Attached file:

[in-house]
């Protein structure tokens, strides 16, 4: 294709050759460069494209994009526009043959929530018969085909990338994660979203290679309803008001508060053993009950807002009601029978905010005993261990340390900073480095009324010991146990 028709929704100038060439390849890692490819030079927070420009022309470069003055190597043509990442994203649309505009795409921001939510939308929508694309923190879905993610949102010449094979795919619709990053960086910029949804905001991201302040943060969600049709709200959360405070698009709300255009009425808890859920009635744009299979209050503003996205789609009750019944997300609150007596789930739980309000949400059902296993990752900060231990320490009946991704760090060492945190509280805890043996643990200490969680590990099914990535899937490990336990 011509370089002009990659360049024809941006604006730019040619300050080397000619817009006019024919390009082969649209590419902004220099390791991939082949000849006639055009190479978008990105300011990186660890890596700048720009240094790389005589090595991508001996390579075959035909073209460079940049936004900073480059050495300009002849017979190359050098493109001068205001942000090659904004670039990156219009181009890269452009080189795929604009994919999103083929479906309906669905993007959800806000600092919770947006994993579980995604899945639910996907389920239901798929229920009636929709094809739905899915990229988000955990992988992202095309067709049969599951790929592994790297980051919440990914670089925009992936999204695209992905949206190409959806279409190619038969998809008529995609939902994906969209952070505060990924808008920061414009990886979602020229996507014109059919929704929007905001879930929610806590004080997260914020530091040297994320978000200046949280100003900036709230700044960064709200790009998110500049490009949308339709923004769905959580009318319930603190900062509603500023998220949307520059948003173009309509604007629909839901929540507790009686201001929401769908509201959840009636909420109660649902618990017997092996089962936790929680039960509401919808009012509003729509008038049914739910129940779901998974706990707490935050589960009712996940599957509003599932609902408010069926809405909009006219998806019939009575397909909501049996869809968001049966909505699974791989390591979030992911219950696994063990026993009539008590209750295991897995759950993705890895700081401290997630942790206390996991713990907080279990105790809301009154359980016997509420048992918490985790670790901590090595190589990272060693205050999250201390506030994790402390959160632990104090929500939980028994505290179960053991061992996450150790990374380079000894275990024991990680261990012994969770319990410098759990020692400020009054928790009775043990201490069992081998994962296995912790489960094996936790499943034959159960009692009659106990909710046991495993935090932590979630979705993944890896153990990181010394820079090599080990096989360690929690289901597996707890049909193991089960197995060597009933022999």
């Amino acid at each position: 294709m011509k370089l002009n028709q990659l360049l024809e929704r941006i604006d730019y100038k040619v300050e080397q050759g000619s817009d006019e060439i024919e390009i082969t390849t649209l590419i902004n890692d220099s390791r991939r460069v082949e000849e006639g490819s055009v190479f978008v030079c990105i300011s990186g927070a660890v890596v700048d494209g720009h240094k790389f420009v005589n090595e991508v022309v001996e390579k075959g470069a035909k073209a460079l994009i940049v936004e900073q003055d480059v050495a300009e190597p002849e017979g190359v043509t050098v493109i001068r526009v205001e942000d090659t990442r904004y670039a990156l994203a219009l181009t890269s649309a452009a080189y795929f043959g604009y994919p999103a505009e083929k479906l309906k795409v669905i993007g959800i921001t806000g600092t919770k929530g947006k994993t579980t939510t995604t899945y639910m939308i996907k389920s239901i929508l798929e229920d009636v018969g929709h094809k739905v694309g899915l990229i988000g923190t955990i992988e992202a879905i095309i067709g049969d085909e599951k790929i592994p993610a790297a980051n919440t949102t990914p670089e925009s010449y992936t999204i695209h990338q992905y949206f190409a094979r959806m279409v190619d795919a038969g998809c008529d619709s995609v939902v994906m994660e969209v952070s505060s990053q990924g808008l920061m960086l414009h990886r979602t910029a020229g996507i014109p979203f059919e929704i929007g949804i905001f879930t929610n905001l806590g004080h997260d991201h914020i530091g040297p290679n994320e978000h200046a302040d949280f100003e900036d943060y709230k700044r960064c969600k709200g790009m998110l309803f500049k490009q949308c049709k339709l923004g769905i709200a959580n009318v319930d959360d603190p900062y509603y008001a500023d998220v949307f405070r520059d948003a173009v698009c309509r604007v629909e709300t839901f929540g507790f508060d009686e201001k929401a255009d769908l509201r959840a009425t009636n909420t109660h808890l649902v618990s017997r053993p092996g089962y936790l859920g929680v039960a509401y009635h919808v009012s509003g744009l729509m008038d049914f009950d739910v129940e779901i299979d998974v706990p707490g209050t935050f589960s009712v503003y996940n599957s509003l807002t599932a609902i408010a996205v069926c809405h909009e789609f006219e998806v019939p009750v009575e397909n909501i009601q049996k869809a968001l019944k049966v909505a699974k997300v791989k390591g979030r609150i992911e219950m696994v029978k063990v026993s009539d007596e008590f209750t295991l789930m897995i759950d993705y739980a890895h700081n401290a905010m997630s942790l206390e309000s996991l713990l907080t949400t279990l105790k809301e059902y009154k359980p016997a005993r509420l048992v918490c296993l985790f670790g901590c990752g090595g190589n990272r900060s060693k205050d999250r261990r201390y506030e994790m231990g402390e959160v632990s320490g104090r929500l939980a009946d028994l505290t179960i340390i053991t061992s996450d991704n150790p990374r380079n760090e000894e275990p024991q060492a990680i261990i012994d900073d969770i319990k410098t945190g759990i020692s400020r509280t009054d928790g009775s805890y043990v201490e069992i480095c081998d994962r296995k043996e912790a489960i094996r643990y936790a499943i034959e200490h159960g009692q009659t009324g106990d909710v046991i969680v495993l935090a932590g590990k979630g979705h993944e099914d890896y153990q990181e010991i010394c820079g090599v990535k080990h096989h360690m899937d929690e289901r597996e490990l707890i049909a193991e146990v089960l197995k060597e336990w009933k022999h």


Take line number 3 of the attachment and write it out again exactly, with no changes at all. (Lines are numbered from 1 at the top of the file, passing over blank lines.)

């Amino acid at each position: 294709m011509k370089l002009n028709q990659l360049l024809e929704r941006i604006d730019y100038k040619v300050e080397q050759g000619s817009d006019e060439i024919e390009i082969t390849t649209l590419i902004n890692d220099s390791r991939r460069v082949e000849e006639g490819s055009v190479f978008v030079c990105i300011s990186g927070a660890v890596v700048d494209g720009h240094k790389f420009v005589n090595e991508v022309v001996e390579k075959g470069a035909k073209a460079l994009i940049v936004e900073q003055d480059v050495a300009e190597p002849e017979g190359v043509t050098v493109i001068r526009v205001e942000d090659t990442r904004y670039a990156l994203a219009l181009t890269s649309a452009a080189y795929f043959g604009y994919p999103a505009e083929k479906l309906k795409v669905i993007g959800i921001t806000g600092t919770k929530g947006k994993t579980t939510t995604t899945y639910m939308i996907k389920s239901i929508l798929e229920d009636v018969g929709h094809k739905v694309g899915l990229i988000g923190t955990i992988e992202a879905i095309i067709g049969d085909e599951k790929i592994p993610a790297a980051n919440t949102t990914p670089e925009s010449y992936t999204i695209h990338q992905y949206f190409a094979r959806m279409v190619d795919a038969g998809c008529d619709s995609v939902v994906m994660e969209v952070s505060s990053q990924g808008l920061m960086l414009h990886r979602t910029a020229g996507i014109p979203f059919e929704i929007g949804i905001f879930t929610n905001l806590g004080h997260d991201h914020i530091g040297p290679n994320e978000h200046a302040d949280f100003e900036d943060y709230k700044r960064c969600k709200g790009m998110l309803f500049k490009q949308c049709k339709l923004g769905i709200a959580n009318v319930d959360d603190p900062y509603y008001a500023d998220v949307f405070r520059d948003a173009v698009c309509r604007v629909e709300t839901f929540g507790f508060d009686e201001k929401a255009d769908l509201r959840a009425t009636n909420t109660h808890l649902v618990s017997r053993p092996g089962y936790l859920g929680v039960a509401y009635h919808v009012s509003g744009l729509m008038d049914f009950d739910v129940e779901i299979d998974v706990p707490g209050t935050f589960s009712v503003y996940n599957s509003l807002t599932a609902i408010a996205v069926c809405h909009e789609f006219e998806v019939p009750v009575e397909n909501i009601q049996k869809a968001l019944k049966v909505a699974k997300v791989k390591g979030r609150i992911e219950m696994v029978k063990v026993s009539d007596e008590f209750t295991l789930m897995i759950d993705y739980a890895h700081n401290a905010m997630s942790l206390e309000s996991l713990l907080t949400t279990l105790k809301e059902y009154k359980p016997a005993r509420l048992v918490c296993l985790f670790g901590c990752g090595g190589n990272r900060s060693k205050d999250r261990r201390y506030e994790m231990g402390e959160v632990s320490g104090r929500l939980a009946d028994l505290t179960i340390i053991t061992s996450d991704n150790p990374r380079n760090e000894e275990p024991q060492a990680i261990i012994d900073d969770i319990k410098t945190g759990i020692s400020r509280t009054d928790g009775s805890y043990v201490e069992i480095c081998d994962r296995k043996e912790a489960i094996r643990y936790a499943i034959e200490h159960g009692q009659t009324g106990d909710v046991i969680v495993l935090a932590g590990k979630g979705h993944e099914d890896y153990q990181e010991i010394c820079g090599v990535k080990h096989h360690m899937d929690e289901r597996e490990l707890i049909a193991e146990v089960l197995k060597e336990w009933k022999h």